Today’s a rough day. Locked in a broken submarine, you have only an hour to escape.
The timer ticks on as you and your friends tear the room apart looking for tools and clues. The water’s pressing in on you, the air is getting thinner. The twist? You’ll need your scientific thinking cap to solve these puzzles!
Thank goodness it’s only a game!
Escape rooms, where you and your friends or family collaborate to find clues and solve puzzles to escape some “danger,” have recently spiked in popularity in the U.S. And a new, unique type of escape room is gaining attention. Entrepreneurs and scientists put their heads together to create LabEscape: an escape room that combines science and puzzles!
Escape rooms–based on video games such as Crimson Room–were first introduced in Japan in 2007 by the company Scrap. And in just four years from 2014 to 2018, the number of escape room companies in the U.S. rocketed from 22 to 2,000!
Although these companies work separately, the layout of escape rooms remains the same. The players are either trapped in a room, escaping a killer, or curing a disease. Players have to utilize all the clues, puzzles, and hidden passages they can find to solve the mysteries within the time period of an hour. The puzzles usually need a wide range of knowledge, so every player gets a moment to shine. As a result, escape rooms are excellent opportunities for team-building exercises and group bonding.
Some of the rooms actually use clever sound and even motion effects to create a realistic experience! These engrossing games make players feel like they’re actually taking part in anything from a heist to escaping a shipwreck. And who doesn’t want to be the hero?
Combining Science and Fun
In 2016, physics Professor Paul Kwiat and University of Illinois Urbana-Champaign hatched the idea of a physics-based escape room, LabEscape.
In the game, a fictional professor named Alberta Schrödenberg makes a breakthrough in quantum science (the study of how energy works). But worried that enemy agents were attempting to steal her discovery, Schrödenberg disappears. It’s up to the players to locate the professor and her discovery before the enemies do.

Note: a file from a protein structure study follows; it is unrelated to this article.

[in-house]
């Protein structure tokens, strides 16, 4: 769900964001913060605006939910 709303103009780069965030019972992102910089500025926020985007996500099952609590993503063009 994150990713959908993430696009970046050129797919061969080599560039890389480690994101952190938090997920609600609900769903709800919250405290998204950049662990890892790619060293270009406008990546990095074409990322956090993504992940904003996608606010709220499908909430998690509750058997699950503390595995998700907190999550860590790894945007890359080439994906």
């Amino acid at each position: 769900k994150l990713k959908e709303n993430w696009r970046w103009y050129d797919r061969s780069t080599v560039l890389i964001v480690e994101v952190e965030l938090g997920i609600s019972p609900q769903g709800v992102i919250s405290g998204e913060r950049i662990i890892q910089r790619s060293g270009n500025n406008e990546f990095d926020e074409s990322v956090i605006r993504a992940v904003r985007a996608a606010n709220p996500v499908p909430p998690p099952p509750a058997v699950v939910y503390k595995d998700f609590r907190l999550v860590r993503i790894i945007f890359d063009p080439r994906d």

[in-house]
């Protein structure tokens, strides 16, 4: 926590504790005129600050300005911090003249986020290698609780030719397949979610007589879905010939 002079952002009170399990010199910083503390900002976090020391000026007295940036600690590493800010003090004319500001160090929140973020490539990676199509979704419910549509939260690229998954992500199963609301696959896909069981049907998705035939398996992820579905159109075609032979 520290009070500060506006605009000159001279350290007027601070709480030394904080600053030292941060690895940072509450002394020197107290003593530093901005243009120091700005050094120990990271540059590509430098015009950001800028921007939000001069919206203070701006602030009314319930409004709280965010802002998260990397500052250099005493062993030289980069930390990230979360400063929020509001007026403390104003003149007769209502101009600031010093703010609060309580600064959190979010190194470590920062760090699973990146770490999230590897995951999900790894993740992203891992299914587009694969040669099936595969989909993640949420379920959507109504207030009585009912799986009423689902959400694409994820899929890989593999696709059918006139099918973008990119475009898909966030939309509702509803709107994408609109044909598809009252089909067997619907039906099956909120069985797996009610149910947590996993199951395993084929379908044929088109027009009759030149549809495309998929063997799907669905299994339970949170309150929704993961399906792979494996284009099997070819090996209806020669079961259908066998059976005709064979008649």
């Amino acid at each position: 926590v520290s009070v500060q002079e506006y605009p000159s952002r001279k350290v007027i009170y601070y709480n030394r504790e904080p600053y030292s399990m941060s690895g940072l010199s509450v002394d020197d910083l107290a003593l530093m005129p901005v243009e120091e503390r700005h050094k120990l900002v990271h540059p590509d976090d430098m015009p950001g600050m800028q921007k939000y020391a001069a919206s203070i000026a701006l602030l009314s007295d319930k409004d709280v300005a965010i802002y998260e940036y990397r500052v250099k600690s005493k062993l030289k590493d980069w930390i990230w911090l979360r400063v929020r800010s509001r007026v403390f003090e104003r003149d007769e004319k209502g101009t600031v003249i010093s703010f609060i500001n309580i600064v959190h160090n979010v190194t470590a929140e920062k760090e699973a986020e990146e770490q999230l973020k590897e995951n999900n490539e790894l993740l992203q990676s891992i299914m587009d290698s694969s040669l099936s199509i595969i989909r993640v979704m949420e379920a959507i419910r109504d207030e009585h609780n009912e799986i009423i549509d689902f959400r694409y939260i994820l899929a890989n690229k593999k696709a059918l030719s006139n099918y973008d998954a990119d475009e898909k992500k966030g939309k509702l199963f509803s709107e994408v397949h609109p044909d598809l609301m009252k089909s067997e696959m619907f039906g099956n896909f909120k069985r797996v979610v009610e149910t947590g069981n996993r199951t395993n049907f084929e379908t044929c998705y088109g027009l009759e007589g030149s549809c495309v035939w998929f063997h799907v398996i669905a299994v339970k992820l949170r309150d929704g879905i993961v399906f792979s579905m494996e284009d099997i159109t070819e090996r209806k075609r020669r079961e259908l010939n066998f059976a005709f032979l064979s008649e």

Kwiat created this unique escape room with the intent of using science as the driving factor. Participants work together use experiments and think outside of the box, just as in regular science experiments. The escape room uses physics concepts many students learn in high school or middle school, but Kwiat reassures players that they will need to rely more on creative problem-solving and not scientific skills.
The escape room proved to be both an educating and stimulating experience for participants. In fact, many admitted they learned interesting facts about physics while partaking in some of the riddles!
This specific escape room was not just created as an educational tool. It was heavily funded because it connected the general public with the scientific community. Kwiat hopes that by solving the lab mystery, players will better appreciate how scientists find beauty and fun in decoding scientific mysteries.
Sources: aps.org, NY Times, USAToday